The 3 R's Blog: Reading, 'Riting, and Randomness
The two books I started and finished (#tinytriumph) during March were complementary companion reads. Both were published on March 2. This was certainly not accidental timing, kicking off Women’s History Month. They focused on roughly the same narrow timeframe–the mid-20th century. And both books explored that timeframe primarily through the perspectives of mostly young, mostly white women.
Off the Ground
Come Fly the World: The Jet-Age Story of the Women of Pan Am presents as a slice of the Mad Men era. That’s a time period that fascinates me. I was technically around during the 1960’s, but I definitely didn’t experience “The 60s.” I took my first airline flight I was three months old, from New York to Miami and back again. I don’t remember that June 1964 trip, but I almost remember when airline travel felt special.
In the 1960s Pan American World Airways was America’s only airline to exclusively fly international routes. The company set a glamourous image for air travel with its flight crews. Passengers were attentively served by attractive, unmarried, college-educated women. And until feminism’s second wave rolled up in the 1970s, all of those criteria were strict job requirements. Julia Cooke’s account filters Pan Am’s “jet-set” era through the experiences of several stewardesses during changing times. Come Fly the World devotes a significant amount of the narrative to Pan Am’s service as a military charter airline during the Vietnam War. This turn surprised me; I hadn’t known about the role these civilians played in the war or their involvement in (probably well-intentioned and undoubtedly problematic) Operation Babylift.
A “Soft Landing” Place
Back in the USA, in New York City, the Barbizon Hotel for Women was also being changed by the times. For close to half a century, The Barbizon: The Hotel That Set Women Free provided a “soft landing” for young women getting a start in the city. Its single rooms and single-sex occupancy offered affordable and congenial accommodations. They housed office workers and writers, actresses and models, for a few weeks or for years. Some of them became notables later in life, and the hotel claimed them as part of its history.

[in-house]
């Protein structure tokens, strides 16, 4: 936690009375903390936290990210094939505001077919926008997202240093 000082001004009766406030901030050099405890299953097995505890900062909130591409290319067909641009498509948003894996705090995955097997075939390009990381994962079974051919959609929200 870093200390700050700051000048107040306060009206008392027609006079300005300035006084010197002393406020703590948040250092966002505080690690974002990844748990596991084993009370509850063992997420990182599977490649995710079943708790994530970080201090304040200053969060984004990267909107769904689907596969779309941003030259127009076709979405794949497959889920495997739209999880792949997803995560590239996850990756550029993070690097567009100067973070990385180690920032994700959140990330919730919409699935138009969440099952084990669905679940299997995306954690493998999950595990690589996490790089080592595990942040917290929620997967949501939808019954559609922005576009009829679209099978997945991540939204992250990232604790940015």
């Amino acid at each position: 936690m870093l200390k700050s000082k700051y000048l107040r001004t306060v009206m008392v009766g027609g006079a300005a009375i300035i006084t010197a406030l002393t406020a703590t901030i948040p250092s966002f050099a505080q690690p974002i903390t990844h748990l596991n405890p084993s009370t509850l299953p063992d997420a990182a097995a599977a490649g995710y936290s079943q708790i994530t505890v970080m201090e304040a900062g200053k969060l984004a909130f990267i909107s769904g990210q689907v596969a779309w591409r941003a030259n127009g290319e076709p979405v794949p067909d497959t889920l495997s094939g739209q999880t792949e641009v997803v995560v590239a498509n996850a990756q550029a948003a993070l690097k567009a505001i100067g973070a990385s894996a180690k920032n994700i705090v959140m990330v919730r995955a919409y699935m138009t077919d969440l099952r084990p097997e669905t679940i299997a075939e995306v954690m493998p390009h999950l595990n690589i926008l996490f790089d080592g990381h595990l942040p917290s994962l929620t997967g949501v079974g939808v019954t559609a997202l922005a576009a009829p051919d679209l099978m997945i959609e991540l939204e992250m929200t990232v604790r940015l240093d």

Paulina Bren highlights some of those notables in her history of the hotel. She also connects it with two of the institutions that kept it going: the Katherine Gibbs Secretarial Schoo, which took two floors as a dorm, and Mademoiselle magazine. Mademoiselle housed its college-age Guest Editors at the Barbizon for six weeks every summer. The Mademoiselle contingent – the “Millies” – produced some of the Barbizon’s best-known residents. One of them fictionalized her time there in her only novel, and Bren brings that back around; her story of the Barbrizon is deeply linked with that of Sylvia Plath. I’m afraid I didn’t appreciate that terribly much, as I don’t especially appreciate Sylvia Plath.
Mid-20th-century historical accounts fascinate me. I feel that I just missed the buildup to what came to shape my worldview. I’m trying to catch up. (I know that’s part of what fascinated me about Mad Men .) These were great reads for Womens’ History Month, with their concentration on very specific slices of 20th-century American women’s lives. I preferred the airline story to the hotel one, personally, but I’m glad to have read them both.
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Come Fly the WorldCome Fly the World: The Jet-Age Story of the Women of Pan Am
Written by Julia Cooke
Published by Houghton Mifflin Harcourt on March 2, 2021